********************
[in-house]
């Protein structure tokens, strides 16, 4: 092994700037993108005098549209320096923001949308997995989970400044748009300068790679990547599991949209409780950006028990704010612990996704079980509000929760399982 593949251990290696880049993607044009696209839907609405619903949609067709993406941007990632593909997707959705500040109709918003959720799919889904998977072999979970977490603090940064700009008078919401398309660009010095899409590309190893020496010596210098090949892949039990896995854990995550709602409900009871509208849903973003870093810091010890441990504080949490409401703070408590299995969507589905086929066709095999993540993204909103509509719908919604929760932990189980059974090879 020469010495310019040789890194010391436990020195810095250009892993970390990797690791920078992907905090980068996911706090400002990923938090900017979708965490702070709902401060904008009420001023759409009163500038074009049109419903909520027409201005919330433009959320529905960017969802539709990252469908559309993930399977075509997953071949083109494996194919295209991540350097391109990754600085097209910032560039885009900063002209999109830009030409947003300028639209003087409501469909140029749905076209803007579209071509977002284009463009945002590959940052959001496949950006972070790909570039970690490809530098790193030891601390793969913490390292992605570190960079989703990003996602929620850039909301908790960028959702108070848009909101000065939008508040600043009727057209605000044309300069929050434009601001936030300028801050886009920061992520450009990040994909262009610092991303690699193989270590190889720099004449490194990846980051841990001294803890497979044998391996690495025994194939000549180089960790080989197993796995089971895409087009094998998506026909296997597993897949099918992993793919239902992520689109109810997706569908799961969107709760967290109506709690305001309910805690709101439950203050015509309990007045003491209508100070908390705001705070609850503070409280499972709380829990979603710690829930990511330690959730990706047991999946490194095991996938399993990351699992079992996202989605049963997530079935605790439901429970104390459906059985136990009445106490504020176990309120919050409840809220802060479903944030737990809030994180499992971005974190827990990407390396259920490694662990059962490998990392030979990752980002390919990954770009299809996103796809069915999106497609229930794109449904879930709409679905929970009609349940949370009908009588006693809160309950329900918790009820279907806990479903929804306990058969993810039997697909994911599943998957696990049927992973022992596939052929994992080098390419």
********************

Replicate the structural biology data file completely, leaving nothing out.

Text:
[in-house]
């Protein structure tokens, strides 16, 4: 092994700037993108005098549209320096923001949308997995989970400044748009300068790679990547599991949209409780950006028990704010612990996704079980509000929760399982 593949251990290696880049993607044009696209839907609405619903949609067709993406941007990632593909997707959705500040109709918003959720799919889904998977072999979970977490603090940064700009008078919401398309660009010095899409590309190893020496010596210098090949892949039990896995854990995550709602409900009871509208849903973003870093810091010890441990504080949490409401703070408590299995969507589905086929066709095999993540993204909103509509719908919604929760932990189980059974090879 020469010495310019040789890194010391436990020195810095250009892993970390990797690791920078992907905090980068996911706090400002990923938090900017979708965490702070709902401060904008009420001023759409009163500038074009049109419903909520027409201005919330433009959320529905960017969802539709990252469908559309993930399977075509997953071949083109494996194919295209991540350097391109990754600085097209910032560039885009900063002209999109830009030409947003300028639209003087409501469909140029749905076209803007579209071509977002284009463009945002590959940052959001496949950006972070790909570039970690490809530098790193030891601390793969913490390292992605570190960079989703990003996602929620850039909301908790960028959702108070848009909101000065939008508040600043009727057209605000044309300069929050434009601001936030300028801050886009920061992520450009990040994909262009610092991303690699193989270590190889720099004449490194990846980051841990001294803890497979044998391996690495025994194939000549180089960790080989197993796995089971895409087009094998998506026909296997597993897949099918992993793919239902992520689109109810997706569908799961969107709760967290109506709690305001309910805690709101439950203050015509309990007045003491209508100070908390705001705070609850503070409280499972709380829990979603710690829930990511330690959730990706047991999946490194095991996938399993990351699992079992996202989605049963997530079935605790439901429970104390459906059985136990009445106490504020176990309120919050409840809220802060479903944030737990809030994180499992971005974190827990990407390396259920490694662990059962490998990392030979990752980002390919990954770009299809996103796809069915999106497609229930794109449904879930709409679905929970009609349940949370009908009588006693809160309950329900918790009820279907806990479903929804306990058969993810039997697909994911599943998957696990049927992973022992596939052929994992080098390419």